Silent Witness

Silent Witness by Richard North Patterson

Book: Silent Witness by Richard North Patterson Read Free Book Online
Authors: Richard North Patterson
no one I can talk to.’
    â€˜What about your priest?’
    Tony hesitated. ‘I don’t know yet,’ he said softly. ‘About Alison, he didn’t approve.’
    Ravin studied him without expression, as if buying time for his own thoughts. ‘I’ll make you a deal,’ he said at last. ‘Keep quiet for now, and you can come with me to the police. That way you can speak your piece to the folks who matter most.’ Rising from his chair, Ravin stuck out his hand across the desk. ‘Deal?’
    Tony hesitated, then shook Ravin’s hand. ‘Deal.’
    â€˜Okay,’ the lawyer said. ‘I’ll be in touch.’
    Tony headed for the door. It struck him that he was about to face a world he no longer knew.
    â€˜One more thing,’ he heard Ravin say.
    Tony turned, hand on the doorknob. ‘What’s that?’
    â€˜You can call me, Tony. Anytime you need to talk.’
    Tony paused. In his relief and gratitude, all that he could manage was, ‘Thanks, Mr. Ravin.’
    For the first time, Ravin’s smile reached his eyes. ‘Saul,’ he said.

Chapter 9
    On the drive home, the Lords passed Saint Barnabas Episcopal. The street was jammed with cars. A black hearse was parked at the rear of the church.
    Quietly, Tony said, ‘I need to see Father Quinn.’
    His parents, pale and silent, dropped him at Saint Raphael Church.
    Though the parish was not wealthy, the church itself was spacious, filigreed, soothing in its shadowy quiet. Slipping into the rear pew, Tony sat alone.
    It was three o’clock. Three days before, the football game was not yet played; Alison Taylor, not yet his lover, was waiting for their night together.
    Tears running down his face, Tony prayed for the repose of her soul.
    He knew where he must go.
    At the side of the church, in a darkened corridor, was the confessional booth. Each afternoon, Saturday and Monday, Father Quinn heard confessions: the ritual had been part of Tony’s life since childhood. Tony would recite his sins, venial or mortal. Father Quinn would hear him out and then prescribe a penance, the recitation of Our Fathers and Hail Marys, directing him to make a good act of contrition. ‘ Ego te absolvo ,’ the priest would say – I absolve you – ‘ in nomine Patris, et Filü, et Spiritus Sanctus . Go in peace.’ Tony would return to the church, kneel before God, and recite his penance. And then he would leave, his soul unstained again, his heart unburdened.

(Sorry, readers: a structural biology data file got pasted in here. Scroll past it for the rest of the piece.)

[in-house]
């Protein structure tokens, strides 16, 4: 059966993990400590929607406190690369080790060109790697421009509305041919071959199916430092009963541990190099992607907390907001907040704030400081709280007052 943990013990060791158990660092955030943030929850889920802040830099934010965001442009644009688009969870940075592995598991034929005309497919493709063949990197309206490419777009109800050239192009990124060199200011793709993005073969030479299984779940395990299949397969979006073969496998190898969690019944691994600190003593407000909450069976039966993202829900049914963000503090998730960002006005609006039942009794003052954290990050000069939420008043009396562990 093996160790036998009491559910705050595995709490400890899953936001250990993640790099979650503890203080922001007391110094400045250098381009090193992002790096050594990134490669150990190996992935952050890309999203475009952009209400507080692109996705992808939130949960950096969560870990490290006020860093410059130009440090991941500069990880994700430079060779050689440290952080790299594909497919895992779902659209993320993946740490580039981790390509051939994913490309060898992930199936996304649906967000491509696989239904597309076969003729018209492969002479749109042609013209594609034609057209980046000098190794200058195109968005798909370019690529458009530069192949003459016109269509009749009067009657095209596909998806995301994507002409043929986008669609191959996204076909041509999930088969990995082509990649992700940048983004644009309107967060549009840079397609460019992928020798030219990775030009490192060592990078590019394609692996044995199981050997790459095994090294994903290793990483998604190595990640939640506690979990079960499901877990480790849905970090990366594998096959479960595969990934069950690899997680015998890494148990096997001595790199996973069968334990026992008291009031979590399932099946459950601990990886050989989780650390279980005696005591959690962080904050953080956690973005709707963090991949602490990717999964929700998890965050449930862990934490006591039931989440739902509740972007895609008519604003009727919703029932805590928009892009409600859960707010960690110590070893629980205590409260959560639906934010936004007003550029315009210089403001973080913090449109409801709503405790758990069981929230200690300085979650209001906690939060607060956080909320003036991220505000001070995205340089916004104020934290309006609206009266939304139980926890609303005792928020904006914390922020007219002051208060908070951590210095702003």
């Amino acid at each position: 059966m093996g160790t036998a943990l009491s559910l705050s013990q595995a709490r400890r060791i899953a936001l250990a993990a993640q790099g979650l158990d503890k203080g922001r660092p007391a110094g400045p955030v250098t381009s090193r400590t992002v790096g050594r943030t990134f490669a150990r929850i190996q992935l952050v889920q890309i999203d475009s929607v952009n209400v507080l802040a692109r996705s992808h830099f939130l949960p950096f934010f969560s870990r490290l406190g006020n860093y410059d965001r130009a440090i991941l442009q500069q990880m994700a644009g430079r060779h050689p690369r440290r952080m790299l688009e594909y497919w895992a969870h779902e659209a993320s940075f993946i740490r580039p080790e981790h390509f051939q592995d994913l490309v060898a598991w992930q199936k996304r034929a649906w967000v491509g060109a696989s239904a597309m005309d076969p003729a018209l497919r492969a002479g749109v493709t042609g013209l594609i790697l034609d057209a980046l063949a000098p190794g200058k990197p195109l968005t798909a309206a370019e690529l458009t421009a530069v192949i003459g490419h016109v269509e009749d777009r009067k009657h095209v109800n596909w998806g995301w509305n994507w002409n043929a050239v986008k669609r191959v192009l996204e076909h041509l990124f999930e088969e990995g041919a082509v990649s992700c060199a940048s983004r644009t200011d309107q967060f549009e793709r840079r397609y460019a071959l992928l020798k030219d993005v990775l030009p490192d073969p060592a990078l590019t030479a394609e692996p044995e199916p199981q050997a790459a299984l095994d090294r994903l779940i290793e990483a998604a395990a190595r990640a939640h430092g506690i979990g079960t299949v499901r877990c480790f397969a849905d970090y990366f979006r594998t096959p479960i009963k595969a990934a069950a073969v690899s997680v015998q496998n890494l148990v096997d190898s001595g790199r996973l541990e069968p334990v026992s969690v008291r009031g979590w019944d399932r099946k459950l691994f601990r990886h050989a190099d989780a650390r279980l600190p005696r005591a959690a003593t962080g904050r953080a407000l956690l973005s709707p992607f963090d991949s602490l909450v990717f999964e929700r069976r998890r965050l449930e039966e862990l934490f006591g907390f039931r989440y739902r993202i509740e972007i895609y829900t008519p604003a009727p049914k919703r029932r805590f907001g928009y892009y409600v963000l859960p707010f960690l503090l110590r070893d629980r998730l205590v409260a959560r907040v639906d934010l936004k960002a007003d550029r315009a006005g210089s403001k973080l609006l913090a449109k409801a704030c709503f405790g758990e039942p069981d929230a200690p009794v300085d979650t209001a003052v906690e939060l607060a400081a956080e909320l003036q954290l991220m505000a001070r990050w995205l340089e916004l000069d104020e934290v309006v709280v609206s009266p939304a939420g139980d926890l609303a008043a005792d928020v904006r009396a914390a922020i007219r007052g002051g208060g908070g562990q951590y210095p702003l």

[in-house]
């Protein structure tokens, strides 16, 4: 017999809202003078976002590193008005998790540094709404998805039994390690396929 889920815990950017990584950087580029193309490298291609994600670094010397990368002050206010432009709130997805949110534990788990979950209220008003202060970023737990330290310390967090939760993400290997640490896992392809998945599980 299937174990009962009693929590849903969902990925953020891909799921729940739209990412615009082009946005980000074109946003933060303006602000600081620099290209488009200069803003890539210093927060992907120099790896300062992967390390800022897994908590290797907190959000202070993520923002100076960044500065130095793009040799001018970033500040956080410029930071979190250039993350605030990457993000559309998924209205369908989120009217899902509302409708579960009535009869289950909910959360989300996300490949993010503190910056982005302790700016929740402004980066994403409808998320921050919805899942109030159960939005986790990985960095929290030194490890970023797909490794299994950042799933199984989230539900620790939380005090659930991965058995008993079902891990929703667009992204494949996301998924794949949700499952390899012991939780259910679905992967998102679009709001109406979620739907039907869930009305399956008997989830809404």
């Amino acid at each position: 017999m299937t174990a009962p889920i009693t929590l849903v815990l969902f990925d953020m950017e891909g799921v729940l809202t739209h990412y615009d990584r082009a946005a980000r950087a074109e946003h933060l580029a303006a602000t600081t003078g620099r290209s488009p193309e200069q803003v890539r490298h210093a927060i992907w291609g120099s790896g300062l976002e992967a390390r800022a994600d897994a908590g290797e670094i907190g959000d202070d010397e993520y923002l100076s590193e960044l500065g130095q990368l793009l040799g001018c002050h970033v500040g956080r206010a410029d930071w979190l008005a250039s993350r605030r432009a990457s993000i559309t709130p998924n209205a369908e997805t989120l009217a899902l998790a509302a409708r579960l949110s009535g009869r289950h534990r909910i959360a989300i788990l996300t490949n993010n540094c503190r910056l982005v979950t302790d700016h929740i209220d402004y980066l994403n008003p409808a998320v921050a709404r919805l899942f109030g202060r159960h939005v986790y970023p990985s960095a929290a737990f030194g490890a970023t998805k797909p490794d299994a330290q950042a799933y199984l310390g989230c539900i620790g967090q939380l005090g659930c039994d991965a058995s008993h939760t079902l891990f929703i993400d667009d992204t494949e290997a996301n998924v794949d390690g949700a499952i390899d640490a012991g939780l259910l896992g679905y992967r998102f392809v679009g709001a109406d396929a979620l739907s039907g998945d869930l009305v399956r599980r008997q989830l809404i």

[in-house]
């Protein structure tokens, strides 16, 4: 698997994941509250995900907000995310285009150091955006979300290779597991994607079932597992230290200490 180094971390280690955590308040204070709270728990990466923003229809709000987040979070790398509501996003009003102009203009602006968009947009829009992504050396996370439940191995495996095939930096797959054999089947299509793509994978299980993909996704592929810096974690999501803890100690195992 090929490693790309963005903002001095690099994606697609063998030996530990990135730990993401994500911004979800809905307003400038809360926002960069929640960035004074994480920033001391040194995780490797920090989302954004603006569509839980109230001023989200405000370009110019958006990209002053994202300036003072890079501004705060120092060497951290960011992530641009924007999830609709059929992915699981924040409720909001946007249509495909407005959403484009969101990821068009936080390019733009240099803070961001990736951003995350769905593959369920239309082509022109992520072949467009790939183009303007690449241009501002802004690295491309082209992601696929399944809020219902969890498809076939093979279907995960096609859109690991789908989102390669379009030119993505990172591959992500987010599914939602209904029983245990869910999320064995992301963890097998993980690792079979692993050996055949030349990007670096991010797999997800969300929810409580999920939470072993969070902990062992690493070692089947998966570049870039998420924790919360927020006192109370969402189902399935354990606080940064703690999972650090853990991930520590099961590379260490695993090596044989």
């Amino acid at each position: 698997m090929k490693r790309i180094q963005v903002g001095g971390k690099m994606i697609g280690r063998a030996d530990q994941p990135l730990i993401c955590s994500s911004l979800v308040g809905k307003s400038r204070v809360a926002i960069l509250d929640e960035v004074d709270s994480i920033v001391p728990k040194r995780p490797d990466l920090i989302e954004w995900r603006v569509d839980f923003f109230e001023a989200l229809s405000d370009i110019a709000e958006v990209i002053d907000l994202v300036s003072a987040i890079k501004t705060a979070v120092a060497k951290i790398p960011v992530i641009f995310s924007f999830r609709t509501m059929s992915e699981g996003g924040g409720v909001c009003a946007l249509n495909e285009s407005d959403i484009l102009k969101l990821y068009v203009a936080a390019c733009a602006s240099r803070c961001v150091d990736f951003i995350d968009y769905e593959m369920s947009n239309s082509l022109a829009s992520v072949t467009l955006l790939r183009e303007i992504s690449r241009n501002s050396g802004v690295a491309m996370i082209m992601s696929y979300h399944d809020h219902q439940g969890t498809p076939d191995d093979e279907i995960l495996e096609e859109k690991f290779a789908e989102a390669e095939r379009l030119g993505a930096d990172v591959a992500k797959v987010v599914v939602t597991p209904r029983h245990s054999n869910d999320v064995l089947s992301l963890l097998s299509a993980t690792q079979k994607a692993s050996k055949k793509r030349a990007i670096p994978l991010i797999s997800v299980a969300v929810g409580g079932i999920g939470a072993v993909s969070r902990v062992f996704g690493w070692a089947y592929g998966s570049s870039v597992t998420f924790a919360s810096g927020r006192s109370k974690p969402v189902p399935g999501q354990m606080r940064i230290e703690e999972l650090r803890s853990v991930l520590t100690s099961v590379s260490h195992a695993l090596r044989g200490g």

On this unfathomable day, it was his only hope of redemption, for Alison most of all.
    As Tony approached the corridor, two women emerged, a mother and daughter. Seeing Tony, they stopped abruptly, backing away to let him pass. Whether this was out of deference to his loss or fear of what he must confess, Tony could not tell.
    In the darkness of the corridor, the floorboards squeaked beneath him.
    The confessional booth was at the end, an empty chair inside it. Entering, Tony sat. Behind the screen was the shadowy ascetic profile of Father Quinn.
    â€˜Father, forgive me, for I have sinned. . . .’
    He sensed the priest’s stillness. After a moment, the Irish voice asked softly, ‘What are your sins, my son?’
    â€˜Mortal, Father.’ Tony paused, the words catching in his throat. ‘I made love with a girl.’
    The priest hesitated. ‘Sex before marriage is a mortal sin. . . .’
    â€˜She’s dead, Father.’
    Through the screen, Tony heard the intake of breath, but not from surprise. ‘How did she die?’
    â€˜I caused it.’
    This time the priest was silent. Tony bent forward in the attitude of prayer. ‘For months I pressured her, knowing it was wrong. Finally, she gave herself to me because she loved me. She wasn’t Catholic; it wasn’t a sin to her. . . .’
    â€˜Yes,’ Father Quinn said softly, ‘I know. And that in

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